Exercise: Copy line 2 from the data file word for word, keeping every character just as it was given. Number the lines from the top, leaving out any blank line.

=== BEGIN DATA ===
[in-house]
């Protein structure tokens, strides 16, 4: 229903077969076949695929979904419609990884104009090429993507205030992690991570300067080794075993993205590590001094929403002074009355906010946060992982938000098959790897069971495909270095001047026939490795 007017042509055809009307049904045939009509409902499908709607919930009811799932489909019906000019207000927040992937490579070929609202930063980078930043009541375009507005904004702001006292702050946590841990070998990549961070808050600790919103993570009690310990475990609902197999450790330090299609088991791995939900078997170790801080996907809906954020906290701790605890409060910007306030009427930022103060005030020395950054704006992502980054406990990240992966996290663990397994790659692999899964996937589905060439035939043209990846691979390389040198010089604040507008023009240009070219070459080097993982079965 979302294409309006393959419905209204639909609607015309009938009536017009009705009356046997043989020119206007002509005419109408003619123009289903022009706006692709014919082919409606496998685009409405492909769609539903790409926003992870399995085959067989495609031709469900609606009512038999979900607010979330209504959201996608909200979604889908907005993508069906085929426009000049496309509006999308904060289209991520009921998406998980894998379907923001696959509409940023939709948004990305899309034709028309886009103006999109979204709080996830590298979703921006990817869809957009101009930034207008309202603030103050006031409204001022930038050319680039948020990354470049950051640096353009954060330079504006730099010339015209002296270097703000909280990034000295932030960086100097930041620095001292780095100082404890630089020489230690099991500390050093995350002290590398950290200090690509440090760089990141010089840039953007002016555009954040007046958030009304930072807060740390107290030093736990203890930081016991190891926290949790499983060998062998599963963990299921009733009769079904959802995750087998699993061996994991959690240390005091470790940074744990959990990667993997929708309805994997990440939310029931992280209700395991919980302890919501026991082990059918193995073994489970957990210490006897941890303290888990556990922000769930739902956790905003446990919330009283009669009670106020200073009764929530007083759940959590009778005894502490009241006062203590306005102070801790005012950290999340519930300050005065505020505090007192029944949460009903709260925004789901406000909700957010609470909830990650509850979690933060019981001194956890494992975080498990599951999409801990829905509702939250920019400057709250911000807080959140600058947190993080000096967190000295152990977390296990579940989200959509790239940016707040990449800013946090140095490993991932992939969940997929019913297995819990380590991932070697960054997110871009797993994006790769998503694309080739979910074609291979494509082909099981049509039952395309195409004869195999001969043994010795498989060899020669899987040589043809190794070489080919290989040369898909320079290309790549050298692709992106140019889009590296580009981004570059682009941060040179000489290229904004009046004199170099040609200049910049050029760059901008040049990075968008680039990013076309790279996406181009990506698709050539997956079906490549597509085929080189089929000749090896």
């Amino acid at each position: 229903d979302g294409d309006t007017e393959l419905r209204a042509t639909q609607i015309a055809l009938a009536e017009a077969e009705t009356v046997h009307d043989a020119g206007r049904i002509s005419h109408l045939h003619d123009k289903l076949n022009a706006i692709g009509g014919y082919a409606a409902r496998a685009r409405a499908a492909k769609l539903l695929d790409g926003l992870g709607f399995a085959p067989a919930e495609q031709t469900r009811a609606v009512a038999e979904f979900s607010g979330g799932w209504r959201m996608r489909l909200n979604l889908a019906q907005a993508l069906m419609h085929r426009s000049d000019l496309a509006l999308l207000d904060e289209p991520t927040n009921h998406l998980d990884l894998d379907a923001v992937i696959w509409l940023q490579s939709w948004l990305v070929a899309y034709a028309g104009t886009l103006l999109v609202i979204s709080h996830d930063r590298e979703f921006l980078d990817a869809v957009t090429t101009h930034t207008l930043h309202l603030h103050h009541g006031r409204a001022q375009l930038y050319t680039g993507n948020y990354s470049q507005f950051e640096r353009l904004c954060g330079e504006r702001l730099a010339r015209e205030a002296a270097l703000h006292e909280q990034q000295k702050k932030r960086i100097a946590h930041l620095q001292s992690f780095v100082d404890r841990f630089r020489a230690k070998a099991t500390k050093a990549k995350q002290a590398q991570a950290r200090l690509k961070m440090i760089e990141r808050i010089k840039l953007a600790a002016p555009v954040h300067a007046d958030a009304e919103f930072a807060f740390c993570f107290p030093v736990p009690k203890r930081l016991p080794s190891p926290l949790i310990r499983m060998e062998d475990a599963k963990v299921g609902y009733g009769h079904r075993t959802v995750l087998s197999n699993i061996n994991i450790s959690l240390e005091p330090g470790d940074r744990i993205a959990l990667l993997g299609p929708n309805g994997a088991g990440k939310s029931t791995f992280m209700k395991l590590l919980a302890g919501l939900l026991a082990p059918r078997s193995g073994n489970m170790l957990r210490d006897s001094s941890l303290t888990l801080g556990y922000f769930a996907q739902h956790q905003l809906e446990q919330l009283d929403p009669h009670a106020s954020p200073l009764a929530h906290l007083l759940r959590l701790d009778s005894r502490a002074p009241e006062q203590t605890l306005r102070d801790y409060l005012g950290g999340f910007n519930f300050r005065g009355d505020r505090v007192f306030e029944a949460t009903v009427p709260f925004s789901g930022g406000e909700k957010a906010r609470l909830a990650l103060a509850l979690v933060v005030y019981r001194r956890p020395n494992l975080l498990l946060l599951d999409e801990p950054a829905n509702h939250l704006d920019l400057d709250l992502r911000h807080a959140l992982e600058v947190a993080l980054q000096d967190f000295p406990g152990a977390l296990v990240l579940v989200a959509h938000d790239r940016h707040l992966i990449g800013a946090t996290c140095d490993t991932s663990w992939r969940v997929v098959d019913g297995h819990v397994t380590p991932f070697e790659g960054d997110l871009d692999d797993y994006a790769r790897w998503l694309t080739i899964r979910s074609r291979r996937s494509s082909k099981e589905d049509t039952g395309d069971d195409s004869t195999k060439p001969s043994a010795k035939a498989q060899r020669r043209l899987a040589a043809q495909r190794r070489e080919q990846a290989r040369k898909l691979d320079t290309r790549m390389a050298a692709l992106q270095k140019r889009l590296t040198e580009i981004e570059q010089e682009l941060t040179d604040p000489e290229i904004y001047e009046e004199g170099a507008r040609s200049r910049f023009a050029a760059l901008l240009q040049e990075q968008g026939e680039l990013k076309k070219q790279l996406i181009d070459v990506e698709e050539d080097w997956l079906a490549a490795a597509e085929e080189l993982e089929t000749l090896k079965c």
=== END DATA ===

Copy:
């Protein structure tokens, strides 16, 4: 229903077969076949695929979904419609990884104009090429993507205030992690991570300067080794075993993205590590001094929403002074009355906010946060992982938000098959790897069971495909270095001047026939490795 007017042509055809009307049904045939009509409902499908709607919930009811799932489909019906000019207000927040992937490579070929609202930063980078930043009541375009507005904004702001006292702050946590841990070998990549961070808050600790919103993570009690310990475990609902197999450790330090299609088991791995939900078997170790801080996907809906954020906290701790605890409060910007306030009427930022103060005030020395950054704006992502980054406990990240992966996290663990397994790659692999899964996937589905060439035939043209990846691979390389040198010089604040507008023009240009070219070459080097993982079965 979302294409309006393959419905209204639909609607015309009938009536017009009705009356046997043989020119206007002509005419109408003619123009289903022009706006692709014919082919409606496998685009409405492909769609539903790409926003992870399995085959067989495609031709469900609606009512038999979900607010979330209504959201996608909200979604889908907005993508069906085929426009000049496309509006999308904060289209991520009921998406998980894998379907923001696959509409940023939709948004990305899309034709028309886009103006999109979204709080996830590298979703921006990817869809957009101009930034207008309202603030103050006031409204001022930038050319680039948020990354470049950051640096353009954060330079504006730099010339015209002296270097703000909280990034000295932030960086100097930041620095001292780095100082404890630089020489230690099991500390050093995350002290590398950290200090690509440090760089990141010089840039953007002016555009954040007046958030009304930072807060740390107290030093736990203890930081016991190891926290949790499983060998062998599963963990299921009733009769079904959802995750087998699993061996994991959690240390005091470790940074744990959990990667993997929708309805994997990440939310029931992280209700395991919980302890919501026991082990059918193995073994489970957990210490006897941890303290888990556990922000769930739902956790905003446990919330009283009669009670106020200073009764929530007083759940959590009778005894502490009241006062203590306005102070801790005012950290999340519930300050005065505020505090007192029944949460009903709260925004789901406000909700957010609470909830990650509850979690933060019981001194956890494992975080498990599951999409801990829905509702939250920019400057709250911000807080959140600058947190993080000096967190000295152990977390296990579940989200959509790239940016707040990449800013946090140095490993991932992939969940997929019913297995819990380590991932070697960054997110871009797993994006790769998503694309080739979910074609291979494509082909099981049509039952395309195409004869195999001969043994010795498989060899020669899987040589043809190794070489080919290989040369898909320079290309790549050298692709992106140019889009590296580009981004570059682009941060040179000489290229904004009046004199170099040609200049910049050029760059901008040049990075968008680039990013076309790279996406181009990506698709050539997956079906490549597509085929080189089929000749090896």